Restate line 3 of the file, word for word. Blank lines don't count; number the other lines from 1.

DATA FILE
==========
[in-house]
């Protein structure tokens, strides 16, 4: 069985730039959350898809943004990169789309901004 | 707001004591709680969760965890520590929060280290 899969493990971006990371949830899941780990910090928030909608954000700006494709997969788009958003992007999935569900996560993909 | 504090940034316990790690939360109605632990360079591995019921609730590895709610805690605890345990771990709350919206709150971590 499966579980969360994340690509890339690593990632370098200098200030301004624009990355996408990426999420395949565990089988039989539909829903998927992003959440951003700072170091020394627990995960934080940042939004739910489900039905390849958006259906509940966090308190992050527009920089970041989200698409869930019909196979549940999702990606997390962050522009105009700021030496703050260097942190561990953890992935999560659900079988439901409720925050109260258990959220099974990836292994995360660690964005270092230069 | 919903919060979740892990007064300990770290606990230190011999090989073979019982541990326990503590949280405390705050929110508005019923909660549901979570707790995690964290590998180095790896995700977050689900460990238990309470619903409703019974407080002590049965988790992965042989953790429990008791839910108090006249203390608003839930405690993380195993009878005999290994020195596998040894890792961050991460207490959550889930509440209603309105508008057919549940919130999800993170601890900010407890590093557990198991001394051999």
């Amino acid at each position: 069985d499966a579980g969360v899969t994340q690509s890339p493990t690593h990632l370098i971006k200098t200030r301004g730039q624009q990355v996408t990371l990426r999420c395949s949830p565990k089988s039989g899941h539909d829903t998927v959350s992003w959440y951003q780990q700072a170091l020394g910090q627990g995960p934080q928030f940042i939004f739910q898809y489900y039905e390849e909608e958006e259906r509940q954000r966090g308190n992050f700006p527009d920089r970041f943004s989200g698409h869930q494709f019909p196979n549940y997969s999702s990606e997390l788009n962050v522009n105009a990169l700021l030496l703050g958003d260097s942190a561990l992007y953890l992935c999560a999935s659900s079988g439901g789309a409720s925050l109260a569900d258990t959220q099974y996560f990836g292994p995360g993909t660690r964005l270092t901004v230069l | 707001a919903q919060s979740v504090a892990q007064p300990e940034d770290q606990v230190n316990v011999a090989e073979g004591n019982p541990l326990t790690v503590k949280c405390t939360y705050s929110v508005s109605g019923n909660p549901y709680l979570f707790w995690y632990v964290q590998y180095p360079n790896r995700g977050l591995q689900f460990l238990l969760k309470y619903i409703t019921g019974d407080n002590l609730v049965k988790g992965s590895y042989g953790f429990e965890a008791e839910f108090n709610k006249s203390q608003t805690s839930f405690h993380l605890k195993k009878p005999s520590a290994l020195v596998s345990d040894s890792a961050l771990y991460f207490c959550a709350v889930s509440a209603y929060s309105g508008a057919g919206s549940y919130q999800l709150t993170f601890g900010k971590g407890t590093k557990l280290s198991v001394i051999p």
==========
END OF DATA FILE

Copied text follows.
């Amino acid at each position: 069985d499966a579980g969360v899969t994340q690509s890339p493990t690593h990632l370098i971006k200098t200030r301004g730039q624009q990355v996408t990371l990426r999420c395949s949830p565990k089988s039989g899941h539909d829903t998927v959350s992003w959440y951003q780990q700072a170091l020394g910090q627990g995960p934080q928030f940042i939004f739910q898809y489900y039905e390849e909608e958006e259906r509940q954000r966090g308190n992050f700006p527009d920089r970041f943004s989200g698409h869930q494709f019909p196979n549940y997969s999702s990606e997390l788009n962050v522009n105009a990169l700021l030496l703050g958003d260097s942190a561990l992007y953890l992935c999560a999935s659900s079988g439901g789309a409720s925050l109260a569900d258990t959220q099974y996560f990836g292994p995360g993909t660690r964005l270092t901004v230069l | 707001a919903q919060s979740v504090a892990q007064p300990e940034d770290q606990v230190n316990v011999a090989e073979g004591n019982p541990l326990t790690v503590k949280c405390t939360y705050s929110v508005s109605g019923n909660p549901y709680l979570f707790w995690y632990v964290q590998y180095p360079n790896r995700g977050l591995q689900f460990l238990l969760k309470y619903i409703t019921g019974d407080n002590l609730v049965k988790g992965s590895y042989g953790f429990e965890a008791e839910f108090n709610k006249s203390q608003t805690s839930f405690h993380l605890k195993k009878p005999s520590a290994l020195v596998s345990d040894s890792a961050l771990y991460f207490c959550a709350v889930s509440a209603y929060s309105g508008a057919g919206s549940y919130q999800l709150t993170f601890g900010k971590g407890t590093k557990l280290s198991v001394i051999p």